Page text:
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Good Gut, Bad Gut

By Margaret Martin, RD, MS, LDN, CDE June 2, 2021Pearls of Wisdom Blog

Your digestive system is a workhorse in your body. You may not think about the actions and energy that are required to move food through your body, digest food, and absorb nutrients, but it’s a huge job! The digestive process is a series of steps. Digestions starts in your mouth and includes seven other organs which, if laid out, would cover approximately 30 feet for adults. Is there anything you can do to support your digestive system during cancer treatment? Let’s find out.

  1. Ask your treatment team for help with managing gut issues. Some cancers or treatment can cause digestive side effects, such as diarrhea, pain, reflux, nausea, malabsorption, and constipation. Start the conversation when you first notice issues. Many people are unable to manage these issues on their own.
  2. Eat small meals every 3-4 hours and balance your fiber and fluid to support gut health. Small amounts of food spaced throughout the day are much easier for your body to digest instead of two big meals daily. Fiber and fluid help move food through your digestive system, but you can get too much of a good thing! Discover what types and amounts of fibers and fluids work best for you.
  3. Choose food first as the best source of nutrients, not dietary supplements. One serving of a food gives you much more than a single nutrient or digestive support supplement. For example, there are tasty food sources of prebiotics and probiotics that also carry many other nutrients that support your immune system. Think whole grains, asparagus, greens, berries, bananas, yogurt, dried beans, onions, tofu, kefir, and sauerkraut. Choose foods to provide digestive support, instead of a pill.
  4. Take notes. If you have gut issues, keep a record of the foods you eat and the side effects you experience. It may be anywhere from 20 hours to several days for what you eat today to exit from your colon. Writing down what you eat and drink today can help you identify the triggers for tomorrow’s gut issues. Share your food intake log with your healthcare team too. You can use our free Food Intake and Side-Effects Log or download the free LLS Health ManagerTM
  5. Limit ultra-processed foods such as fast food, candy, desserts, chips, pastries, sugary drinks and fried potatoes. Instead go for minimally processed foods that retain their nutritional value and look much like they would on the farm, orchard, or field. The less the food is processed, the fewer ingredients and additives you will find in the food, and the less work your digestive tract will have to perform to absorb the nutrients.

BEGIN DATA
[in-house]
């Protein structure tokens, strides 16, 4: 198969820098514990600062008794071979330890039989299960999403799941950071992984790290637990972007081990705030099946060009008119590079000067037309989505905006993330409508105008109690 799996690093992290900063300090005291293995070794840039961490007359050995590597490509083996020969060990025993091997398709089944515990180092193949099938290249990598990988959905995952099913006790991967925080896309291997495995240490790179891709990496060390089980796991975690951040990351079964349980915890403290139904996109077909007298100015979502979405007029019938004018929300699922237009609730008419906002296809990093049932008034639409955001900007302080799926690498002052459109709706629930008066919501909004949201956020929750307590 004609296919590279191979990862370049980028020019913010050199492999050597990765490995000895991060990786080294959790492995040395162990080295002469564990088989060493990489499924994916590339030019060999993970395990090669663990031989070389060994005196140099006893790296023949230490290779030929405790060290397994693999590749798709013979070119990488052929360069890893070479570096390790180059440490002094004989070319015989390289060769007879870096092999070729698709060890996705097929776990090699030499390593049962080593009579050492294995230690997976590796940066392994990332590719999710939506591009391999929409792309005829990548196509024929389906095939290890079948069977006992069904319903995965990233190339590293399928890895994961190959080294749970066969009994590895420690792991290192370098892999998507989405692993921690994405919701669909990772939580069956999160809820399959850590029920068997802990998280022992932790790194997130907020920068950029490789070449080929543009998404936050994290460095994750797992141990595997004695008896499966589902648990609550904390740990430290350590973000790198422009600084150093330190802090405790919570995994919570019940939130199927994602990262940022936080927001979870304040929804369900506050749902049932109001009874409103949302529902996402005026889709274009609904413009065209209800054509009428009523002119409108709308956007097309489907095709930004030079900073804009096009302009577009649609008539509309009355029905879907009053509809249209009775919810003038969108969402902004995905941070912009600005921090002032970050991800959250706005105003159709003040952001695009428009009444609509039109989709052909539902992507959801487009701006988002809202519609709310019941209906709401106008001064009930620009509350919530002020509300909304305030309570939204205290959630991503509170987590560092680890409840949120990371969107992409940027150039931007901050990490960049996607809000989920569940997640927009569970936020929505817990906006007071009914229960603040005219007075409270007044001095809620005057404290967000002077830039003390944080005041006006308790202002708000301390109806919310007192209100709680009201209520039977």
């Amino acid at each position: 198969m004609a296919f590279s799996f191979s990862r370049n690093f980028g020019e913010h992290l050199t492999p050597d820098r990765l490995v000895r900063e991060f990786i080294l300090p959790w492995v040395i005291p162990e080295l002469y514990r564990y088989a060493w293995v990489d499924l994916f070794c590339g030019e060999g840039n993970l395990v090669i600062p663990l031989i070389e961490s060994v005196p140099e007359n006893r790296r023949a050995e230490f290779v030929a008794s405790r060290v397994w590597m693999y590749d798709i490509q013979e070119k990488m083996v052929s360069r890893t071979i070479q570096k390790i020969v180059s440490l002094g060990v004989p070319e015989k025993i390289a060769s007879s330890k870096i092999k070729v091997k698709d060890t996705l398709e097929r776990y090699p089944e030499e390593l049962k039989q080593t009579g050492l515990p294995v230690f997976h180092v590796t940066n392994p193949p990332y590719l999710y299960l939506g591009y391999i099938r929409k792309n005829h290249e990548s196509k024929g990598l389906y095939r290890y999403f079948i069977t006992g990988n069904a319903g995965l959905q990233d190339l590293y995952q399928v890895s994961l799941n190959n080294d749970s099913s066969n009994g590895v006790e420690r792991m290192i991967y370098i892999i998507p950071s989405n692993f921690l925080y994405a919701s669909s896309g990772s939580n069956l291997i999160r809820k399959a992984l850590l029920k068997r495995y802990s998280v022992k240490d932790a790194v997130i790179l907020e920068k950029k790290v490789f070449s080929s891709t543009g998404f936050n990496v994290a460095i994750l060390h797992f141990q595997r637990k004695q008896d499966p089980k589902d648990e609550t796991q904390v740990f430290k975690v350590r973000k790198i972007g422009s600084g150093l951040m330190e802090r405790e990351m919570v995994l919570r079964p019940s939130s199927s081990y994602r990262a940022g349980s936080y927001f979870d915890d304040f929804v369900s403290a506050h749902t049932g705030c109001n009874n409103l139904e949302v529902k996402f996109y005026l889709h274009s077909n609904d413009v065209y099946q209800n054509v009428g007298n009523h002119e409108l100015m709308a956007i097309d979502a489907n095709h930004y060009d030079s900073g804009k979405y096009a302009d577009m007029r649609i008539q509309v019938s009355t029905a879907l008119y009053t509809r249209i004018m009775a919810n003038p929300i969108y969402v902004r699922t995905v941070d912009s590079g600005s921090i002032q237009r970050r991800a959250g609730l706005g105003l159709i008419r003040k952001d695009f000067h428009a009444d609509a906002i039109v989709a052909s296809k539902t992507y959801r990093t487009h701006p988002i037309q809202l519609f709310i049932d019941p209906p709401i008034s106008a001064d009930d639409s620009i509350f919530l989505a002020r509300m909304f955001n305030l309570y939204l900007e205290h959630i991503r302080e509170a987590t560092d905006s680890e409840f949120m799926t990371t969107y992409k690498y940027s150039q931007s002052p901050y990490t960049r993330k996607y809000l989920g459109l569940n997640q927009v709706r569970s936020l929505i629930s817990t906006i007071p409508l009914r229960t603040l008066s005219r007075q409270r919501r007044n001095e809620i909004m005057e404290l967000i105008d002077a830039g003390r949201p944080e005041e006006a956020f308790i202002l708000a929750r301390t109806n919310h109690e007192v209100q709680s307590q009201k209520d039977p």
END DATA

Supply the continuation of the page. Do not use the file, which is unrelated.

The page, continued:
6. Cook your foods for easier digestion. When you have digestive issues, it may be best to cook your vegetables instead of eating raw vegetables, such as a salad, or snack on applesauce instead of an apple. Cooked food still retains the nutrients but with less work required from your digestive system.

When it comes to gut health, there is not a one-size-fits-all menu to support digestion. Ask your healthcare provider for a referral to a registered dietitian nutritionist to find strategies to work for your gut!

Resources

Guidelines for Increasing Dietary Fiber

Supporting Your Immune System

How Your Digestive System Works- TED Talk by Emma Bryce (video)

Margaret Martin, RD, MS, LDN, CDE

Author Margaret Martin, RD, MS, LDN, CDE

Nutrition Educator Margaret Martin is a Licensed Dietitian and Nutritionist in the State of Tennessee as well as a Certified Diabetes Educator. Margaret graduated from the University of Alabama with a Bachelor of Science in Dietetics and received her Master’s Degree in Nutrition Science & Public Health from the University of Tennessee. With more than 10 years of experience in Clinical Nutrition, Margaret has also worked in the insurance industry with WellPoint Inc. and Blue Cross Blue Shield providing telephonic nutrition consultations, service assistance, and web-based nutrition education. In her free time Margaret volunteers with the American Lung Association’s annual “Lung Force Walk" in Middle Tennessee. She belongs to the Oncology Nutrition & Diabetes Care and Education Dietetic Practice Groups of the Academy of Nutrition and Dietetics.

More posts by Margaret Martin, RD, MS, LDN, CDE

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